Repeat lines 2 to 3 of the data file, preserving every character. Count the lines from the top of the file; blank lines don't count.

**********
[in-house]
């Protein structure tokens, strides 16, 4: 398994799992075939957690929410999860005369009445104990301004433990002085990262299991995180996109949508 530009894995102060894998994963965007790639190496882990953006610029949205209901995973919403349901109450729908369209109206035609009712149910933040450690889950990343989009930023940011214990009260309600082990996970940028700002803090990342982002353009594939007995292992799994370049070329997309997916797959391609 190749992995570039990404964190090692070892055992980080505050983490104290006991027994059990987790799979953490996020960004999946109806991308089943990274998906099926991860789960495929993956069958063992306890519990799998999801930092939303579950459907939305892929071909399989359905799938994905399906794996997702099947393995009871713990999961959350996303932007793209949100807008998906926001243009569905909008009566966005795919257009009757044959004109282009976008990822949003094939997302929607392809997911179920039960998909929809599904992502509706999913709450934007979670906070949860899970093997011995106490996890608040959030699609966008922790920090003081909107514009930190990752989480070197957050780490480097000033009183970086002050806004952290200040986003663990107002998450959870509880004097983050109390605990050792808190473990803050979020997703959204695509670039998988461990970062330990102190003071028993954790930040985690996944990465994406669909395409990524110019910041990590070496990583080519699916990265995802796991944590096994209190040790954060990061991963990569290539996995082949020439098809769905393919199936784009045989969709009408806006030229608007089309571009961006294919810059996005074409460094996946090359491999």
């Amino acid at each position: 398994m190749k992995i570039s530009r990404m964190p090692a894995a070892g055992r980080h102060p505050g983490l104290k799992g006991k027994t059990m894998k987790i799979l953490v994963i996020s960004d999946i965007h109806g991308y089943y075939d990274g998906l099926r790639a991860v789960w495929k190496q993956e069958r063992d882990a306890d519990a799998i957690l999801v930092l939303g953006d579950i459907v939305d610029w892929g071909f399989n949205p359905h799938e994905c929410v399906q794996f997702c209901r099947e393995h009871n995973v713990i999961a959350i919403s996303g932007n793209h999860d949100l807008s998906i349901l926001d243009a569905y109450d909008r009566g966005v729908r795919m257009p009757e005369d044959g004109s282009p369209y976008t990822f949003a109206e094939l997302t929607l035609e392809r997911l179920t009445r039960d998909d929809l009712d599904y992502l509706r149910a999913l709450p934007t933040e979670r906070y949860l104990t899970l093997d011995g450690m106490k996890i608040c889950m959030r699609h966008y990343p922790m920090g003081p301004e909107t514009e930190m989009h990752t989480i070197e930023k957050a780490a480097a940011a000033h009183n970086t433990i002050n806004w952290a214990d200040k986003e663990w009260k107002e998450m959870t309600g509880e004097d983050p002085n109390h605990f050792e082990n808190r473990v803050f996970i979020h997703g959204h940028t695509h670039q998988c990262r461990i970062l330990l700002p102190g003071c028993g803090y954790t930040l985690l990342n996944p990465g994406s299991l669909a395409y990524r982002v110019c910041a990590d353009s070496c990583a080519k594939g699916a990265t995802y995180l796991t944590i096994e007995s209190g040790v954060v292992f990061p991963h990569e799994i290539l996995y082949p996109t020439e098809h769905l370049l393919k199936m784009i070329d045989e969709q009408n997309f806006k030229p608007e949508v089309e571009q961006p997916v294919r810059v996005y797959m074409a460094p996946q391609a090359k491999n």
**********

């Protein structure tokens, strides 16, 4: 398994799992075939957690929410999860005369009445104990301004433990002085990262299991995180996109949508 530009894995102060894998994963965007790639190496882990953006610029949205209901995973919403349901109450729908369209109206035609009712149910933040450690889950990343989009930023940011214990009260309600082990996970940028700002803090990342982002353009594939007995292992799994370049070329997309997916797959391609 190749992995570039990404964190090692070892055992980080505050983490104290006991027994059990987790799979953490996020960004999946109806991308089943990274998906099926991860789960495929993956069958063992306890519990799998999801930092939303579950459907939305892929071909399989359905799938994905399906794996997702099947393995009871713990999961959350996303932007793209949100807008998906926001243009569905909008009566966005795919257009009757044959004109282009976008990822949003094939997302929607392809997911179920039960998909929809599904992502509706999913709450934007979670906070949860899970093997011995106490996890608040959030699609966008922790920090003081909107514009930190990752989480070197957050780490480097000033009183970086002050806004952290200040986003663990107002998450959870509880004097983050109390605990050792808190473990803050979020997703959204695509670039998988461990970062330990102190003071028993954790930040985690996944990465994406669909395409990524110019910041990590070496990583080519699916990265995802796991944590096994209190040790954060990061991963990569290539996995082949020439098809769905393919199936784009045989969709009408806006030229608007089309571009961006294919810059996005074409460094996946090359491999």
């Amino acid at each position: 398994m190749k992995i570039s530009r990404m964190p090692a894995a070892g055992r980080h102060p505050g983490l104290k799992g006991k027994t059990m894998k987790i799979l953490v994963i996020s960004d999946i965007h109806g991308y089943y075939d990274g998906l099926r790639a991860v789960w495929k190496q993956e069958r063992d882990a306890d519990a799998i957690l999801v930092l939303g953006d579950i459907v939305d610029w892929g071909f399989n949205p359905h799938e994905c929410v399906q794996f997702c209901r099947e393995h009871n995973v713990i999961a959350i919403s996303g932007n793209h999860d949100l807008s998906i349901l926001d243009a569905y109450d909008r009566g966005v729908r795919m257009p009757e005369d044959g004109s282009p369209y976008t990822f949003a109206e094939l997302t929607l035609e392809r997911l179920t009445r039960d998909d929809l009712d599904y992502l509706r149910a999913l709450p934007t933040e979670r906070y949860l104990t899970l093997d011995g450690m106490k996890i608040c889950m959030r699609h966008y990343p922790m920090g003081p301004e909107t514009e930190m989009h990752t989480i070197e930023k957050a780490a480097a940011a000033h009183n970086t433990i002050n806004w952290a214990d200040k986003e663990w009260k107002e998450m959870t309600g509880e004097d983050p002085n109390h605990f050792e082990n808190r473990v803050f996970i979020h997703g959204h940028t695509h670039q998988c990262r461990i970062l330990l700002p102190g003071c028993g803090y954790t930040l985690l990342n996944p990465g994406s299991l669909a395409y990524r982002v110019c910041a990590d353009s070496c990583a080519k594939g699916a990265t995802y995180l796991t944590i096994e007995s209190g040790v954060v292992f990061p991963h990569e799994i290539l996995y082949p996109t020439e098809h769905l370049l393919k199936m784009i070329d045989e969709q009408n997309f806006k030229p608007e949508v089309e571009q961006p997916v294919r810059v996005y797959m074409a460094p996946q391609a090359k491999n």